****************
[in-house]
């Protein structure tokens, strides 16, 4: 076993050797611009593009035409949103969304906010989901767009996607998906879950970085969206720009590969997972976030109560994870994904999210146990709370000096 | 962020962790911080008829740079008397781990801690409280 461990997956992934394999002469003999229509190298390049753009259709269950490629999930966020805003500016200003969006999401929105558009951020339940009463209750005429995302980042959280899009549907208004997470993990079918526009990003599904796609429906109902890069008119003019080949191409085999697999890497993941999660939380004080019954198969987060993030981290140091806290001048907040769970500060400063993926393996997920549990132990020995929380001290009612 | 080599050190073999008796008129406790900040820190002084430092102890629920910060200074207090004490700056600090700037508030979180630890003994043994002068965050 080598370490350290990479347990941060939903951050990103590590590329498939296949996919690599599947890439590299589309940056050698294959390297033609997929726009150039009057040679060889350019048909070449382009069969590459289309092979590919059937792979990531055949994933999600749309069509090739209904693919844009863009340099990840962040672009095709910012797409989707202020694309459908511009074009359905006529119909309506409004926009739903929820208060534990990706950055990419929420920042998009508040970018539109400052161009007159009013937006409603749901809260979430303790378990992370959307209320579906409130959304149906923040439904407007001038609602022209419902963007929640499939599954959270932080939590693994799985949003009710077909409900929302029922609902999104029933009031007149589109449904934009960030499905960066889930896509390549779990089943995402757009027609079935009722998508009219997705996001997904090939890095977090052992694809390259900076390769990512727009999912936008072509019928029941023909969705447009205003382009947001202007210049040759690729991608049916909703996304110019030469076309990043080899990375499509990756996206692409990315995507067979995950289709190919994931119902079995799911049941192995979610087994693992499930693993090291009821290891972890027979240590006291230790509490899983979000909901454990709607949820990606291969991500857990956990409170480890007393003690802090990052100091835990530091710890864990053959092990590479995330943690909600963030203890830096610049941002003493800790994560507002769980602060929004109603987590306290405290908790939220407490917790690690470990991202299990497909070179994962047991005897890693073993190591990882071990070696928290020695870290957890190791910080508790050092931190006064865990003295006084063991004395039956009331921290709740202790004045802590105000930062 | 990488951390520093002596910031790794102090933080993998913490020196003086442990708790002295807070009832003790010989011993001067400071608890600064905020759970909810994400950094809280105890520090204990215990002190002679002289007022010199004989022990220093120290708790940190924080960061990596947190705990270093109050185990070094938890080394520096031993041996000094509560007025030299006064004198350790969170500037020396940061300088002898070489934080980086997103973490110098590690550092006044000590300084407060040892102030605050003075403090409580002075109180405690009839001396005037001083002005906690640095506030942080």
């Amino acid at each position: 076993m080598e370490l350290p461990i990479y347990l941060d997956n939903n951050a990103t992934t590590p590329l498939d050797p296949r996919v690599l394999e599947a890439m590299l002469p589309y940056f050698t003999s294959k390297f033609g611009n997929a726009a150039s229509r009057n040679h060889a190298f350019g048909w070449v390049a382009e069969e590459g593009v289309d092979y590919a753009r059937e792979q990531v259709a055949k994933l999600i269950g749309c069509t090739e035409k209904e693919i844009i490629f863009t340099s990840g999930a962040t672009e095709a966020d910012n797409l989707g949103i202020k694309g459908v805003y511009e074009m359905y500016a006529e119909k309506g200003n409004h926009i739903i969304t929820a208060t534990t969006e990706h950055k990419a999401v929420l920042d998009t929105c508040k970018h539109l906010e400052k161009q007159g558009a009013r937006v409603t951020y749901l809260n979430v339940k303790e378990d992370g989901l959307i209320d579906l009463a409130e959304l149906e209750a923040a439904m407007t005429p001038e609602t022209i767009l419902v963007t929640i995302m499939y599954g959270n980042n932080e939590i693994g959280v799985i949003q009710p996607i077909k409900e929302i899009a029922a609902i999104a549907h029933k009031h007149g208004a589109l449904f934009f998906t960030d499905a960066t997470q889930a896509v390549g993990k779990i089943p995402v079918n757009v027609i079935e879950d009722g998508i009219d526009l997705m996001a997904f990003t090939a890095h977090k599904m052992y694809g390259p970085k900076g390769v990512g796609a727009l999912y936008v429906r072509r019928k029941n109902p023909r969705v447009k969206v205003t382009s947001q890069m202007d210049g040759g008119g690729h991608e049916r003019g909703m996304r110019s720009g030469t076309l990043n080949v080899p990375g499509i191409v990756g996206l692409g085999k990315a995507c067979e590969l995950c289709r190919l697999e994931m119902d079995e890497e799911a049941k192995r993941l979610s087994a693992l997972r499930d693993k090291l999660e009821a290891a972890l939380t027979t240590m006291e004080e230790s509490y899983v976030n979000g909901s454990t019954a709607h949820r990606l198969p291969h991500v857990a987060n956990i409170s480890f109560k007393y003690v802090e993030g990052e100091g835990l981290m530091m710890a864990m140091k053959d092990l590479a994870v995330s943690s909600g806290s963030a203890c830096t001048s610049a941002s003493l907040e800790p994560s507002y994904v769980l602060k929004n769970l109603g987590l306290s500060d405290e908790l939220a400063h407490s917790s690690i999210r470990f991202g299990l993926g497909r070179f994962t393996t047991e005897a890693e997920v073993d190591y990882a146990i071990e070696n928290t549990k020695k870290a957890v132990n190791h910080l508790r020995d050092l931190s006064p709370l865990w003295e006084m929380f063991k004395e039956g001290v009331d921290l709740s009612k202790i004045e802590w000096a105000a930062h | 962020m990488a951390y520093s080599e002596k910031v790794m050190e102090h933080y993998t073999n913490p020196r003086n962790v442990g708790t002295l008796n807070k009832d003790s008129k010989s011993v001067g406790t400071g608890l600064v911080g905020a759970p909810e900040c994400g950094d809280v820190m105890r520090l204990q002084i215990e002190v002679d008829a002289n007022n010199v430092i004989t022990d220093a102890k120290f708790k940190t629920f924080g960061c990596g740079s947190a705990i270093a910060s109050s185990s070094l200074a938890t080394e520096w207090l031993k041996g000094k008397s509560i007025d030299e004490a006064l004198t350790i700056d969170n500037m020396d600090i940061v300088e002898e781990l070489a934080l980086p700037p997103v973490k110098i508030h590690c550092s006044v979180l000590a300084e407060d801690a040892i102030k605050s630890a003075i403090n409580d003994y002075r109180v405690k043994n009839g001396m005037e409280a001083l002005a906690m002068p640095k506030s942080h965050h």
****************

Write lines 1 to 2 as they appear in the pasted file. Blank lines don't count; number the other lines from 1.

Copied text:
[in-house]
């Protein structure tokens, strides 16, 4: 076993050797611009593009035409949103969304906010989901767009996607998906879950970085969206720009590969997972976030109560994870994904999210146990709370000096 | 962020962790911080008829740079008397781990801690409280 461990997956992934394999002469003999229509190298390049753009259709269950490629999930966020805003500016200003969006999401929105558009951020339940009463209750005429995302980042959280899009549907208004997470993990079918526009990003599904796609429906109902890069008119003019080949191409085999697999890497993941999660939380004080019954198969987060993030981290140091806290001048907040769970500060400063993926393996997920549990132990020995929380001290009612 | 080599050190073999008796008129406790900040820190002084430092102890629920910060200074207090004490700056600090700037508030979180630890003994043994002068965050 080598370490350290990479347990941060939903951050990103590590590329498939296949996919690599599947890439590299589309940056050698294959390297033609997929726009150039009057040679060889350019048909070449382009069969590459289309092979590919059937792979990531055949994933999600749309069509090739209904693919844009863009340099990840962040672009095709910012797409989707202020694309459908511009074009359905006529119909309506409004926009739903929820208060534990990706950055990419929420920042998009508040970018539109400052161009007159009013937006409603749901809260979430303790378990992370959307209320579906409130959304149906923040439904407007001038609602022209419902963007929640499939599954959270932080939590693994799985949003009710077909409900929302029922609902999104029933009031007149589109449904934009960030499905960066889930896509390549779990089943995402757009027609079935009722998508009219997705996001997904090939890095977090052992694809390259900076390769990512727009999912936008072509019928029941023909969705447009205003382009947001202007210049040759690729991608049916909703996304110019030469076309990043080899990375499509990756996206692409990315995507067979995950289709190919994931119902079995799911049941192995979610087994693992499930693993090291009821290891972890027979240590006291230790509490899983979000909901454990709607949820990606291969991500857990956990409170480890007393003690802090990052100091835990530091710890864990053959092990590479995330943690909600963030203890830096610049941002003493800790994560507002769980602060929004109603987590306290405290908790939220407490917790690690470990991202299990497909070179994962047991005897890693073993190591990882071990070696928290020695870290957890190791910080508790050092931190006064865990003295006084063991004395039956009331921290709740202790004045802590105000930062 | 990488951390520093002596910031790794102090933080993998913490020196003086442990708790002295807070009832003790010989011993001067400071608890600064905020759970909810994400950094809280105890520090204990215990002190002679002289007022010199004989022990220093120290708790940190924080960061990596947190705990270093109050185990070094938890080394520096031993041996000094509560007025030299006064004198350790969170500037020396940061300088002898070489934080980086997103973490110098590690550092006044000590300084407060040892102030605050003075403090409580002075109180405690009839001396005037001083002005906690640095506030942080």